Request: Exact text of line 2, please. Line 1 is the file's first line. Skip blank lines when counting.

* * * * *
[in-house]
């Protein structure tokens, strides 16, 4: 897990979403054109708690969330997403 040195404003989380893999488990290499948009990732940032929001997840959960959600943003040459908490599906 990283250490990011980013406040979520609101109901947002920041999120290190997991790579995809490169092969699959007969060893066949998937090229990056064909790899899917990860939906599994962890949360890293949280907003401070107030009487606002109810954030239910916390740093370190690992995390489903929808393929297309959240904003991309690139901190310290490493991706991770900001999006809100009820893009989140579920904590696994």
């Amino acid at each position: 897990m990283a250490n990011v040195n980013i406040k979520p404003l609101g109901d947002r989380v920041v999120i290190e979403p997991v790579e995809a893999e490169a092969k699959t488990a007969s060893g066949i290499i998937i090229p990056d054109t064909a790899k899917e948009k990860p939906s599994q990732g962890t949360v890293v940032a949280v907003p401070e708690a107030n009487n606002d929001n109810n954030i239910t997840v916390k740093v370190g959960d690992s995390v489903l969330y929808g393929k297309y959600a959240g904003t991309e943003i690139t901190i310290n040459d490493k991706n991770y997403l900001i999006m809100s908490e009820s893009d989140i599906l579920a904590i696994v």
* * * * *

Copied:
């Protein structure tokens, strides 16, 4: 897990979403054109708690969330997403 040195404003989380893999488990290499948009990732940032929001997840959960959600943003040459908490599906 990283250490990011980013406040979520609101109901947002920041999120290190997991790579995809490169092969699959007969060893066949998937090229990056064909790899899917990860939906599994962890949360890293949280907003401070107030009487606002109810954030239910916390740093370190690992995390489903929808393929297309959240904003991309690139901190310290490493991706991770900001999006809100009820893009989140579920904590696994």